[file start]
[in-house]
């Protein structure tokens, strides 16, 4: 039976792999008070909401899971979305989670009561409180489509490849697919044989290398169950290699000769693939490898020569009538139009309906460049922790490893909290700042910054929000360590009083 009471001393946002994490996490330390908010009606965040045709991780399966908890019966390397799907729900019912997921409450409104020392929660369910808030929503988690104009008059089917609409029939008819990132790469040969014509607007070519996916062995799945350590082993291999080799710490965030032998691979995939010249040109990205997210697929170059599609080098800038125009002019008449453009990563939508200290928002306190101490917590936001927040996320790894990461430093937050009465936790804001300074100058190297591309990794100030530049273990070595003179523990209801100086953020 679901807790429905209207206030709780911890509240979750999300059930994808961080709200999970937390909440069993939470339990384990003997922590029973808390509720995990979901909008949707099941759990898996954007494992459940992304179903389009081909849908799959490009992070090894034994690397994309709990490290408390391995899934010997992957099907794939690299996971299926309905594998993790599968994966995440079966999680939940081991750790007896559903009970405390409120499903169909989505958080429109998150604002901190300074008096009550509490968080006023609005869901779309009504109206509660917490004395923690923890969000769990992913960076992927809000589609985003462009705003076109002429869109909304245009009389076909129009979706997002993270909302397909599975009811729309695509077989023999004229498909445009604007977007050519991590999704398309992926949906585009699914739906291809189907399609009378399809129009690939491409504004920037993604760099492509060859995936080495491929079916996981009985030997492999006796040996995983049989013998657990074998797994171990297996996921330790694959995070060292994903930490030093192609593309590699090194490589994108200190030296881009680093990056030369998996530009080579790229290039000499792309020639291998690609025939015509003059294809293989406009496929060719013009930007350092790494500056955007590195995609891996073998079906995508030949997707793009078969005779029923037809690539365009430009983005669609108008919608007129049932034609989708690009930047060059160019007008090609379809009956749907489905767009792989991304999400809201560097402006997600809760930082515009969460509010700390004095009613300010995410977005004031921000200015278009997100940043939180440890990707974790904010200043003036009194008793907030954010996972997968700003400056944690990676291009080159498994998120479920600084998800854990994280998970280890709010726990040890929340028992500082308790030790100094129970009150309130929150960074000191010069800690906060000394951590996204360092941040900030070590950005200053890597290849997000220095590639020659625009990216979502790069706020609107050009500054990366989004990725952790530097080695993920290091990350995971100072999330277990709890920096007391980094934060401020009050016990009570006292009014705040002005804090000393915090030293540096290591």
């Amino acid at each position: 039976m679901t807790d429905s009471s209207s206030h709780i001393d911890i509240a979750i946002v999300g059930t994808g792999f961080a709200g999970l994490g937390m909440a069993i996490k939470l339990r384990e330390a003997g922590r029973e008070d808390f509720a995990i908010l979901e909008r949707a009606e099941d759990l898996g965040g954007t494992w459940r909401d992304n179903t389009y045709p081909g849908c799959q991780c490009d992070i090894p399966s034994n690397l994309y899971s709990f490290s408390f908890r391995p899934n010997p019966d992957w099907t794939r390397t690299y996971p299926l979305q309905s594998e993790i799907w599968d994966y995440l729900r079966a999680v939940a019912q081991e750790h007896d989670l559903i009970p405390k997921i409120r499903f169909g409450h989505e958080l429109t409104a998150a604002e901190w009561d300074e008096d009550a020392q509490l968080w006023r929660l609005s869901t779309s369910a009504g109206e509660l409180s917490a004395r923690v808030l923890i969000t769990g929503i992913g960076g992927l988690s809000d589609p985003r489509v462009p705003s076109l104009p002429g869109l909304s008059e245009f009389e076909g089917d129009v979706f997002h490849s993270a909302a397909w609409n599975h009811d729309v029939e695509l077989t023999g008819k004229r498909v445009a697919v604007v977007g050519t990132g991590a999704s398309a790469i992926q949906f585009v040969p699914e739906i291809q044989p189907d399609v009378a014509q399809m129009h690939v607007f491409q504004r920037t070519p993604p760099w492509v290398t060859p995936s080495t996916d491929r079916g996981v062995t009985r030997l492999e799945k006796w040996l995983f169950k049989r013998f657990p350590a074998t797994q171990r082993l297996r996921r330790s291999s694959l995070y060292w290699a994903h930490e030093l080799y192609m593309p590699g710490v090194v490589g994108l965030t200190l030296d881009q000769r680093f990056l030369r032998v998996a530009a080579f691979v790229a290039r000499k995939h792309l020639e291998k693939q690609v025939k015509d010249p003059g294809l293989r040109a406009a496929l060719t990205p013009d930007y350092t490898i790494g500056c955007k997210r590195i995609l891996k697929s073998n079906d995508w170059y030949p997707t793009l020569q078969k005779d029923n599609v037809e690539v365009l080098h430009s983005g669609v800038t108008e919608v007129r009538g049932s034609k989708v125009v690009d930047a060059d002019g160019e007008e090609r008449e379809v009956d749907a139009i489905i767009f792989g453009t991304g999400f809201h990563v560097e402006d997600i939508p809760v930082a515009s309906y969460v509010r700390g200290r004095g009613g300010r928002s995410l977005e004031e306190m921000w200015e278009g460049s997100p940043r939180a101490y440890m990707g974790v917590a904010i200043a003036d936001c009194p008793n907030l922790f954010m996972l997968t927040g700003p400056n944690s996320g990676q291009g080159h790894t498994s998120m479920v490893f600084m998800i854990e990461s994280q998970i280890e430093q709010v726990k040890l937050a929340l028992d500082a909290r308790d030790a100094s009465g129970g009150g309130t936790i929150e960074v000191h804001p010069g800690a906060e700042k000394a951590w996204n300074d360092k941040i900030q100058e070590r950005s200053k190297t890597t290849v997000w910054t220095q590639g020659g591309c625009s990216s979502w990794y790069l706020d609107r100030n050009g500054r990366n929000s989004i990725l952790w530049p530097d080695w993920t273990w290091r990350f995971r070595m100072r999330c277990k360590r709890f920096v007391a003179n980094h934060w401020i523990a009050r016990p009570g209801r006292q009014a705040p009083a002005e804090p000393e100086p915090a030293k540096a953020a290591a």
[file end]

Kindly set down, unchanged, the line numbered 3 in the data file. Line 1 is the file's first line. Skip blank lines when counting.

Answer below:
């Amino acid at each position: 039976m679901t807790d429905s009471s209207s206030h709780i001393d911890i509240a979750i946002v999300g059930t994808g792999f961080a709200g999970l994490g937390m909440a069993i996490k939470l339990r384990e330390a003997g922590r029973e008070d808390f509720a995990i908010l979901e909008r949707a009606e099941d759990l898996g965040g954007t494992w459940r909401d992304n179903t389009y045709p081909g849908c799959q991780c490009d992070i090894p399966s034994n690397l994309y899971s709990f490290s408390f908890r391995p899934n010997p019966d992957w099907t794939r390397t690299y996971p299926l979305q309905s594998e993790i799907w599968d994966y995440l729900r079966a999680v939940a019912q081991e750790h007896d989670l559903i009970p405390k997921i409120r499903f169909g409450h989505e958080l429109t409104a998150a604002e901190w009561d300074e008096d009550a020392q509490l968080w006023r929660l609005s869901t779309s369910a009504g109206e509660l409180s917490a004395r923690v808030l923890i969000t769990g929503i992913g960076g992927l988690s809000d589609p985003r489509v462009p705003s076109l104009p002429g869109l909304s008059e245009f009389e076909g089917d129009v979706f997002h490849s993270a909302a397909w609409n599975h009811d729309v029939e695509l077989t023999g008819k004229r498909v445009a697919v604007v977007g050519t990132g991590a999704s398309a790469i992926q949906f585009v040969p699914e739906i291809q044989p189907d399609v009378a014509q399809m129009h690939v607007f491409q504004r920037t070519p993604p760099w492509v290398t060859p995936s080495t996916d491929r079916g996981v062995t009985r030997l492999e799945k006796w040996l995983f169950k049989r013998f657990p350590a074998t797994q171990r082993l297996r996921r330790s291999s694959l995070y060292w290699a994903h930490e030093l080799y192609m593309p590699g710490v090194v490589g994108l965030t200190l030296d881009q000769r680093f990056l030369r032998v998996a530009a080579f691979v790229a290039r000499k995939h792309l020639e291998k693939q690609v025939k015509d010249p003059g294809l293989r040109a406009a496929l060719t990205p013009d930007y350092t490898i790494g500056c955007k997210r590195i995609l891996k697929s073998n079906d995508w170059y030949p997707t793009l020569q078969k005779d029923n599609v037809e690539v365009l080098h430009s983005g669609v800038t108008e919608v007129r009538g049932s034609k989708v125009v690009d930047a060059d002019g160019e007008e090609r008449e379809v009956d749907a139009i489905i767009f792989g453009t991304g999400f809201h990563v560097e402006d997600i939508p809760v930082a515009s309906y969460v509010r700390g200290r004095g009613g300010r928002s995410l977005e004031e306190m921000w200015e278009g460049s997100p940043r939180a101490y440890m990707g974790v917590a904010i200043a003036d936001c009194p008793n907030l922790f954010m996972l997968t927040g700003p400056n944690s996320g990676q291009g080159h790894t498994s998120m479920v490893f600084m998800i854990e990461s994280q998970i280890e430093q709010v726990k040890l937050a929340l028992d500082a909290r308790d030790a100094s009465g129970g009150g309130t936790i929150e960074v000191h804001p010069g800690a906060e700042k000394a951590w996204n300074d360092k941040i900030q100058e070590r950005s200053k190297t890597t290849v997000w910054t220095q590639g020659g591309c625009s990216s979502w990794y790069l706020d609107r100030n050009g500054r990366n929000s989004i990725l952790w530049p530097d080695w993920t273990w290091r990350f995971r070595m100072r999330c277990k360590r709890f920096v007391a003179n980094h934060w401020i523990a009050r016990p009570g209801r006292q009014a705040p009083a002005e804090p000393e100086p915090a030293k540096a953020a290591a």